Jered Weaver made his debut for the Los Angeles Angels in 2006, and since then he has been one of the better pitchers in all of baseball.
From 2009-2011 Weaver's been a top 15 pitcher, accumulating 14.8 fWAR in that time. He's struck out over 22% of batters he's faced, while walking just 6.5%.
That comes out to a 15.8 K-BB%, which is pretty solid. In 2012 the league average K-BB% for starters was 11.4%, so that can give you a little idea of how Weaver ranked.
For more on K-BB%, check out Glenn's piece from Sunday.
In 2012, though, Weaver struggled. He suffered through a back injury, which could have been a contributing factor, but he saw his strikeout percentage drop to 19.2%. His BB% remained fairly static, finishing the season at 6.1%. His K-BB% (13.1%) was still above average.
Immediately, one big cause for concern that I noticed was the decrease in the velocity of his fastball. Weaver doesn't have a ton to work with in terms of fastball velocity. Career-wise he sits around 90 miles per hour.
From 2007-2011, Weaver's fastball hovered between 89-90 miles per hour. His sinker, which was his most popular pitch next to his fastball, sat between 91 and 89 miles per hour.
In 2012 he saw both pitches lose velocity though. His fastball lost almost 2 miles per hour, and his sinker lost nearly 2 miles per hour as well.
While his sinker did lose velocity, it appears that he didn't entirely lose its effectiveness. He never generated a ton of whiffs on swings with the pitch, his career whiff/swing% with his sinker is a little over 13%, and in 2012 it was right around 12%.
He managed to give up less line drives with the pitch than a year ago. In 2011 his sinker had an 18% LD%, compared to a 12% LD% in 2012. He also saw his groundball percentage rise with his sinker, going from 28% to 38%.
Weaver's fastball did suffer though.
Career-wise Weaver has a 17% whiff/swing percentage when throwing his fastball. Yet in 2012 he saw it fall to 12%, which was a career low.
I was interested to see if Weaver had any change in his pitch selection from a year ago, so I headed over to Brooks Baseball, and got the necessary data.
In 2012 Weaver used his fastball and sinker more often than not, as I stated earlier. If he had a batter in an 0-2 count it was almost certain that the batter was going to see a fastball. When he got behind the batter 2-0 he would use his change-up 29% of the time. If he was ahead in the count 1-2 or 2-2 he'd also get his slider in there as a potential strikeout pitch.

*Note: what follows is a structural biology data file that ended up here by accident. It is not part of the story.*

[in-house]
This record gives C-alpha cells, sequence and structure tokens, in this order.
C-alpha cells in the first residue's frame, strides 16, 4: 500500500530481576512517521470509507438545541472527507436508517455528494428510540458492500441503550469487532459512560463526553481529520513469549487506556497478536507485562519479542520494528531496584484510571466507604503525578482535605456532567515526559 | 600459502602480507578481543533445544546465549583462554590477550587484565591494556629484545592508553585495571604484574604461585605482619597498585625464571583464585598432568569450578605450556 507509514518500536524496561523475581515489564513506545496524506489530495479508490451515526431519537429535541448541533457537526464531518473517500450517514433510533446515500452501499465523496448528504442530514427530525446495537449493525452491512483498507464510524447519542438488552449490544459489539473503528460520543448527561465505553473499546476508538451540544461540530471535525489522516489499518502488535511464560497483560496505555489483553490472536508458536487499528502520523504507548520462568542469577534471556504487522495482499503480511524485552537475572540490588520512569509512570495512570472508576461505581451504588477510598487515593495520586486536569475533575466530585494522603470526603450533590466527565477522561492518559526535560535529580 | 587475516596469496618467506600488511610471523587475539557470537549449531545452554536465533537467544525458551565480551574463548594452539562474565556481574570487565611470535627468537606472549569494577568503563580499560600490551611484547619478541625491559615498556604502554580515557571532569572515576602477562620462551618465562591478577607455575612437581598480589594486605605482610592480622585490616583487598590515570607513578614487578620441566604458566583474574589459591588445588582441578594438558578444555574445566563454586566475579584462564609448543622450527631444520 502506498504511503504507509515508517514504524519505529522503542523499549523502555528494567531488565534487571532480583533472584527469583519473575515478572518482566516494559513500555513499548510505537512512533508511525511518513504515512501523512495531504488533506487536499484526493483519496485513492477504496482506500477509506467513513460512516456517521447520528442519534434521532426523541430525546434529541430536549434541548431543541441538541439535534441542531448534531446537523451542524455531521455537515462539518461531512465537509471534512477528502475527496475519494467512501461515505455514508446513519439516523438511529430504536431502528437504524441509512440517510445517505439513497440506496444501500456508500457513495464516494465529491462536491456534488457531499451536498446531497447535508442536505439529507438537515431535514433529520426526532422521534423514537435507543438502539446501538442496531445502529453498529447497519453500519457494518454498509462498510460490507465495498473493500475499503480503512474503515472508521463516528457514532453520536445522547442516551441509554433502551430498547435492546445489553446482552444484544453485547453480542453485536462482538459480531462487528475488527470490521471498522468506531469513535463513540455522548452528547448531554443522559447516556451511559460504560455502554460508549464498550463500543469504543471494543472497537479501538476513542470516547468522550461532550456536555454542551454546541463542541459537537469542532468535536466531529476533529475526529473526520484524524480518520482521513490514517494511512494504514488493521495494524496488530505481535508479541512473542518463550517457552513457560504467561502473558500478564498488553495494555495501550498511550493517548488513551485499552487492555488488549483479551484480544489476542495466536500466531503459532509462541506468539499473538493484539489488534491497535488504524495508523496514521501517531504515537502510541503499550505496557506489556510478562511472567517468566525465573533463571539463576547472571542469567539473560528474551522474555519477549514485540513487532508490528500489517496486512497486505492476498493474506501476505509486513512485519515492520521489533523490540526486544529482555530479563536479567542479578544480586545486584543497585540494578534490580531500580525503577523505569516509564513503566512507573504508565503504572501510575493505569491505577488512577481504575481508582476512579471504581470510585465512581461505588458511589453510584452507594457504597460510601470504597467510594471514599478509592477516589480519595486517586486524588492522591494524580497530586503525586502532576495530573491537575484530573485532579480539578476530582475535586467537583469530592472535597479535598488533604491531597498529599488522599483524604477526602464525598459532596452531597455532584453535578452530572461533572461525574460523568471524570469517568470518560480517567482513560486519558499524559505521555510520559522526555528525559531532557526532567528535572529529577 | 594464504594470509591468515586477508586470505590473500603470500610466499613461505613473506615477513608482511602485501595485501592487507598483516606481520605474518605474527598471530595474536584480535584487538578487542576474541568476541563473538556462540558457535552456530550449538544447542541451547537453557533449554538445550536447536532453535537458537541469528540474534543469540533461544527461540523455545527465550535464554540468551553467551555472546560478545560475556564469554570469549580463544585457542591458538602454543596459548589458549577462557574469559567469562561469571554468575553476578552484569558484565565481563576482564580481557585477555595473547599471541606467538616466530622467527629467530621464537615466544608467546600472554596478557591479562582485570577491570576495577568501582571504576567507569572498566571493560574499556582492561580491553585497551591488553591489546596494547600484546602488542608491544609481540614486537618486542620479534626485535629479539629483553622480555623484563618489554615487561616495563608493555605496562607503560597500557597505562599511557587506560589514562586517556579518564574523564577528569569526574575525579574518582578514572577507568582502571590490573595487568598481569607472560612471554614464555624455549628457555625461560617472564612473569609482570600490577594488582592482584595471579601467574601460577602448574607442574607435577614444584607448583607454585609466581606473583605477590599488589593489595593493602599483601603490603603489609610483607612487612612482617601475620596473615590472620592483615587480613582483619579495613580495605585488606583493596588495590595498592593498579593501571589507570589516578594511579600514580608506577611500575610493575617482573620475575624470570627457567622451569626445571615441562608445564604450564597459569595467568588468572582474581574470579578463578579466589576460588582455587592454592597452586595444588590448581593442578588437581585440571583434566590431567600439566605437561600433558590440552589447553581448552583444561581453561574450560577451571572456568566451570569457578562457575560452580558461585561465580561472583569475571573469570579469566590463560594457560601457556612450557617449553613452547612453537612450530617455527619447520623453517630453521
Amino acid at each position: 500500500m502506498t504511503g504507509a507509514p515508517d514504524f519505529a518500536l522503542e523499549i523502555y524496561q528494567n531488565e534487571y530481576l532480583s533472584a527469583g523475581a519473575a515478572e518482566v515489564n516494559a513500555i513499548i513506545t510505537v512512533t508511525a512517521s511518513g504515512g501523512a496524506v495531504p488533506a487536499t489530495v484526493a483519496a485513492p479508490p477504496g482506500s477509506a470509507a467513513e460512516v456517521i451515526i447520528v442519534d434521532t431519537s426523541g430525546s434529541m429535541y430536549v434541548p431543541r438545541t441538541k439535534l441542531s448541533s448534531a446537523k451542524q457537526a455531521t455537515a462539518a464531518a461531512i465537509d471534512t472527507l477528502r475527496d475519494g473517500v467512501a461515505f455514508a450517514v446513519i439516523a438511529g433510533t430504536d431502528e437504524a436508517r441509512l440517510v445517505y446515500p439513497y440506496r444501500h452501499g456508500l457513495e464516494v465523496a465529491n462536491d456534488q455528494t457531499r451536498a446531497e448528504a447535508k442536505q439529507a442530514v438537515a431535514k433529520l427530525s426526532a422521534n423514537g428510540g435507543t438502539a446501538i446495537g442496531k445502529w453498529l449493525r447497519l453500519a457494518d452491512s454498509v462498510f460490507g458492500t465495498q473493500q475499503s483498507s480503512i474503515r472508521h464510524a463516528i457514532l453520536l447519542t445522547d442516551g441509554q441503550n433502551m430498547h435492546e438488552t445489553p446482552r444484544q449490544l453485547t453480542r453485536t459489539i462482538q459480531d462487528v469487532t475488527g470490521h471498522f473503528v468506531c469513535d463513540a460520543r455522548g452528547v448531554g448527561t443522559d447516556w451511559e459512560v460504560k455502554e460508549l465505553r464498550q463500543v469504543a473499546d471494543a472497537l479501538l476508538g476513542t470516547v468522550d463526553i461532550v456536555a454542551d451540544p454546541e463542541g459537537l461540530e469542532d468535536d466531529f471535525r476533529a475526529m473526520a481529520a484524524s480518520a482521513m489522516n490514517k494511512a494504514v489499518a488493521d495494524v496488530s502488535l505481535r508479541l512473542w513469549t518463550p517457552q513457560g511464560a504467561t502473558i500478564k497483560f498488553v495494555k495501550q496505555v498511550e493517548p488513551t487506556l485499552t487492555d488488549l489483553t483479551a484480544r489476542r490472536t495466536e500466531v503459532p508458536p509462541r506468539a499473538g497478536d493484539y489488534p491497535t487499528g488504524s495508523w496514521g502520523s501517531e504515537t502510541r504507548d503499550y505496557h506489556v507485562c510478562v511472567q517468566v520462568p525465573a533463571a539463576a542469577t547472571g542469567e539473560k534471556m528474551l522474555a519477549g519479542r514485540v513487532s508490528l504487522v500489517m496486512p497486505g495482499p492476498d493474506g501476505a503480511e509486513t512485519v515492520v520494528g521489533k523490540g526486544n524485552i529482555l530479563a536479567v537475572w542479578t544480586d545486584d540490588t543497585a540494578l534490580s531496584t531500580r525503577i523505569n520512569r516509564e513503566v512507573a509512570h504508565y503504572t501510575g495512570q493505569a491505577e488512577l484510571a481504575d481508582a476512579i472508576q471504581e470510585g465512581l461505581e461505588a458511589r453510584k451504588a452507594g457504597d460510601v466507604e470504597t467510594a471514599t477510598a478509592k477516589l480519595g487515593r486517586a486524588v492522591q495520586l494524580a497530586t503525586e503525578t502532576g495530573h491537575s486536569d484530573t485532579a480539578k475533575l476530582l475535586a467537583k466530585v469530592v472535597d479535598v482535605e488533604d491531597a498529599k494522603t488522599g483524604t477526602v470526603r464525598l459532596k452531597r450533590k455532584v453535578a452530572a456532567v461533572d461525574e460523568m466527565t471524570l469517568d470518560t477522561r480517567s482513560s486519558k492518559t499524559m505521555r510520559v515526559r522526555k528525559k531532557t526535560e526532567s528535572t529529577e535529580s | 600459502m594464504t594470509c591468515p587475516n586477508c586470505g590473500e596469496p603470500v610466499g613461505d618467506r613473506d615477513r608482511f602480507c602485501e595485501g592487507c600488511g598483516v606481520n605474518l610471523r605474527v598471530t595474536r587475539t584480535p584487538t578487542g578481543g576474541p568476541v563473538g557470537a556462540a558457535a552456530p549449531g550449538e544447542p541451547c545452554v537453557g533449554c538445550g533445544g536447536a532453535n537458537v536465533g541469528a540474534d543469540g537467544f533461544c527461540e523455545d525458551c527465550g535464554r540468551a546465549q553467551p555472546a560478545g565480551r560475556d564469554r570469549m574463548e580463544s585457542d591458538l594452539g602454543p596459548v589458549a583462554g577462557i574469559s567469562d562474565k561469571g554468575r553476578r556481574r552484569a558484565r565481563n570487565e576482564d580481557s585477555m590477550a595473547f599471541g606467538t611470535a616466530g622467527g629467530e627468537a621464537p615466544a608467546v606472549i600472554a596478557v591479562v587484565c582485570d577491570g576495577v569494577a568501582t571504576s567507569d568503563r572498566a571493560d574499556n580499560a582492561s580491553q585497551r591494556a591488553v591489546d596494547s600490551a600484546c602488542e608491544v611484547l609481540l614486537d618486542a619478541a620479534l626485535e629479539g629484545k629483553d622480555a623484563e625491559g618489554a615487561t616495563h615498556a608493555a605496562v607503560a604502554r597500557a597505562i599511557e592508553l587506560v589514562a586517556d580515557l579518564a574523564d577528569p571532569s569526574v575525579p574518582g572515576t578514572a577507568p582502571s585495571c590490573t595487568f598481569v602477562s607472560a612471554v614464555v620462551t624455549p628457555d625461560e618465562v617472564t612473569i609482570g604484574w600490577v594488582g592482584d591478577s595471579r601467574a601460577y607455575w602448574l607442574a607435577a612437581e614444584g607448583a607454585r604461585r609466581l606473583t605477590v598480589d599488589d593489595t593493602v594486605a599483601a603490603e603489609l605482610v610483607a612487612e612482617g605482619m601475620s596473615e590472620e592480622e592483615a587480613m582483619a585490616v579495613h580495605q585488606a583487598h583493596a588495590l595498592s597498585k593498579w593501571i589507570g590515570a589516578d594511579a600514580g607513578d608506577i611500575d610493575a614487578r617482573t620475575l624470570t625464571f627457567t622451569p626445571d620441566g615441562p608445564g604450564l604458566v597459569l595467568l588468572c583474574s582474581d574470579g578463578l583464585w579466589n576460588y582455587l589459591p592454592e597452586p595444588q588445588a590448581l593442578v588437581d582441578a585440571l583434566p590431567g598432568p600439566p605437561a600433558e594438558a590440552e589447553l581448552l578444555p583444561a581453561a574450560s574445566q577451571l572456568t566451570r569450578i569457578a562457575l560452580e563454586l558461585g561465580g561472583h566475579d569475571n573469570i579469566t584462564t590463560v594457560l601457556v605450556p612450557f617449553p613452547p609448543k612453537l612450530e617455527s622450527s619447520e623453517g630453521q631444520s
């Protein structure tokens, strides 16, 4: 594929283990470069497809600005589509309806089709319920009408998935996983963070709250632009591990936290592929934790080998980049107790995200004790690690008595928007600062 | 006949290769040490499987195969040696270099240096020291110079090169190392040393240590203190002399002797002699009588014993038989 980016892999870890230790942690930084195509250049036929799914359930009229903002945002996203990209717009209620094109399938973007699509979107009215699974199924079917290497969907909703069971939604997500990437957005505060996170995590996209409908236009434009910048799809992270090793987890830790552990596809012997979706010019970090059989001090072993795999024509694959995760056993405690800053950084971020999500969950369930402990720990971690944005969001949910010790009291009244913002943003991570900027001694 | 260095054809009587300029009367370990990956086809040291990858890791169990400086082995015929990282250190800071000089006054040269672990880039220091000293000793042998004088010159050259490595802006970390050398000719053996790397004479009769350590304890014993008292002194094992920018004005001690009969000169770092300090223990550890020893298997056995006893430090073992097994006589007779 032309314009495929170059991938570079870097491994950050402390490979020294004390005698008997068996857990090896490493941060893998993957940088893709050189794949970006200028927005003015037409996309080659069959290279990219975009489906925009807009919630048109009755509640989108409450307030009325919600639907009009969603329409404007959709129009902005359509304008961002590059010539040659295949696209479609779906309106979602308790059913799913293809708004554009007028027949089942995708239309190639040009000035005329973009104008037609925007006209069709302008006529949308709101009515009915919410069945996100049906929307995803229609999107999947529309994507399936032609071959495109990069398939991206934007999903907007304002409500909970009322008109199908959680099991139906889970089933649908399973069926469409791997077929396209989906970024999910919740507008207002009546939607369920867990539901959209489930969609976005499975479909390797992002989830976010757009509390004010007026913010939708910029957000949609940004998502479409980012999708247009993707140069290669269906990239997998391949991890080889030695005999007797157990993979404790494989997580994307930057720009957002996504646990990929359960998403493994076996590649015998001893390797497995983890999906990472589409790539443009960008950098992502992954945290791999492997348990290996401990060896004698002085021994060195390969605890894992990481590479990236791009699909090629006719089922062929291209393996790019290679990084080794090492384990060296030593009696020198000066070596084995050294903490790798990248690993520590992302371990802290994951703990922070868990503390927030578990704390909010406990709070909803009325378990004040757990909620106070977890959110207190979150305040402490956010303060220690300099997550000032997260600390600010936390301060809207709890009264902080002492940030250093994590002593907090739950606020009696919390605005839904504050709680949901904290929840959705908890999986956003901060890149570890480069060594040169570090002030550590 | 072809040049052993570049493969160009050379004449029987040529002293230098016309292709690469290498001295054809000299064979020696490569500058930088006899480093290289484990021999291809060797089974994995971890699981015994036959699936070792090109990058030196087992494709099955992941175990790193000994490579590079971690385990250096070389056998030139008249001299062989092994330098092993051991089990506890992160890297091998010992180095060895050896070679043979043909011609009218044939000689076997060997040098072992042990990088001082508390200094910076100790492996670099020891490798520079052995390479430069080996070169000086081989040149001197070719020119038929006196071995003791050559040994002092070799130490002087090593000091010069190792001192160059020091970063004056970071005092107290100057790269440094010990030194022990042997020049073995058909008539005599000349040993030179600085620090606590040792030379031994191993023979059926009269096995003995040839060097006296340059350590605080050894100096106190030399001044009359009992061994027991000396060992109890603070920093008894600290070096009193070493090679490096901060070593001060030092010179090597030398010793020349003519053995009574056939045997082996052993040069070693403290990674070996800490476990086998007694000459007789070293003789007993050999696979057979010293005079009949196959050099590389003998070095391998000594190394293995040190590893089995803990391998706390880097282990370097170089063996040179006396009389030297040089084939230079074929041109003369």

Now let's look at 2011 to see if anything changed.
Weaver threw his slider more in 2011, particularly in 0-2 and 1-2 counts. In 0-2 counts he threw it 28% of the time, and in 1-2 counts he threw it 34% of the time.
He also threw his change-up more in 2-2 counts. He did throw his sinker less in 2011 as well.
Even though he was throwing his slider more in 2011, he actually had more success with it during the 2012 season. In 2011 he generated groundballs 29% of the time when he threw his slider, compared to 43% in 2012.
So while his pitch selection changed, it's hard to get a lot of conclusive evidence out of this information.
Weaver has seen his O-Swing% decrease since 2010, based on this data it is not unreasonable to suggest that he peaked in 2010. Still he did see his O-Swing% decrease by over 1% since 2011. Everything else sat around league average for the most part, although his Z-Swing% was below average by roughly 3%.
His F-Strike% was above average, but his SwStrk% was below average, albeit slightly. Not too much can be taken out of this in terms of a potential decline. Weaver will obviously want to get more first pitch strikes, but other then that, that's about it.
Weaver has always been one to have an ERA much lower than his FIP, and in 2012 that was no different. This past season he had an E-F difference of -.93.
That was the biggest difference since rookie year in 2006, when there was a -1.34 difference in his ERA and FIP.
His .241 BABIP was also abnormally low. It was .250 in 2011, and .237 during his rookie year, but with a .276 career BABIP he should see some changes in his ERA.
What is most concerning though has to be the loss of velocity on Weaver's fastball.
Weaver is 30 years old, and according to Bill Petti's research, thirty year old's only have .22 times the odds of regaining velocity.
The Angels will need to hope that Weaver doesn't decline further, because Dan Haren is a free agent, as is Zack Greinke. Mikes Bates at Halo Heaven found similar results.
They do have C.J. Wilson still, but he wasn't exactly great in 2012. It will be interesting to see what happens.